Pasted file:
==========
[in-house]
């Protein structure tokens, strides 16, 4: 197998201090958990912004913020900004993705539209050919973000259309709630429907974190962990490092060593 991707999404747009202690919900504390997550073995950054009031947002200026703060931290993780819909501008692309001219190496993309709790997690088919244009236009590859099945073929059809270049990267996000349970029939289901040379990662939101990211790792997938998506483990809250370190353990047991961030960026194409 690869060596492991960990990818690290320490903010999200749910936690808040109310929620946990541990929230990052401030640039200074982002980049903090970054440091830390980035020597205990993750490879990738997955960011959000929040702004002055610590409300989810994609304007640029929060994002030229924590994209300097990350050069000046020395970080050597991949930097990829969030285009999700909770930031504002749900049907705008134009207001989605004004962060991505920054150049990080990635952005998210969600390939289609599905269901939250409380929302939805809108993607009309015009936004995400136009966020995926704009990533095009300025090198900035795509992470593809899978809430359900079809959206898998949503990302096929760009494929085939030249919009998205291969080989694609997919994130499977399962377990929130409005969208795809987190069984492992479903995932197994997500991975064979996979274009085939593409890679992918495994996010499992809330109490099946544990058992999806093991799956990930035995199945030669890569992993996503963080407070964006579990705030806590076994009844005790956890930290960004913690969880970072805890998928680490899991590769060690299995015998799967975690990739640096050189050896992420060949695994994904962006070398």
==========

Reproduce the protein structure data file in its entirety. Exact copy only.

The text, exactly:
[in-house]
């Protein structure tokens, strides 16, 4: 197998201090958990912004913020900004993705539209050919973000259309709630429907974190962990490092060593 991707999404747009202690919900504390997550073995950054009031947002200026703060931290993780819909501008692309001219190496993309709790997690088919244009236009590859099945073929059809270049990267996000349970029939289901040379990662939101990211790792997938998506483990809250370190353990047991961030960026194409 690869060596492991960990990818690290320490903010999200749910936690808040109310929620946990541990929230990052401030640039200074982002980049903090970054440091830390980035020597205990993750490879990738997955960011959000929040702004002055610590409300989810994609304007640029929060994002030229924590994209300097990350050069000046020395970080050597991949930097990829969030285009999700909770930031504002749900049907705008134009207001989605004004962060991505920054150049990080990635952005998210969600390939289609599905269901939250409380929302939805809108993607009309015009936004995400136009966020995926704009990533095009300025090198900035795509992470593809899978809430359900079809959206898998949503990302096929760009494929085939030249919009998205291969080989694609997919994130499977399962377990929130409005969208795809987190069984492992479903995932197994997500991975064979996979274009085939593409890679992918495994996010499992809330109490099946544990058992999806093991799956990930035995199945030669890569992993996503963080407070964006579990705030806590076994009844005790956890930290960004913690969880970072805890998928680490899991590769060690299995015998799967975690990739640096050189050896992420060949695994994904962006070398």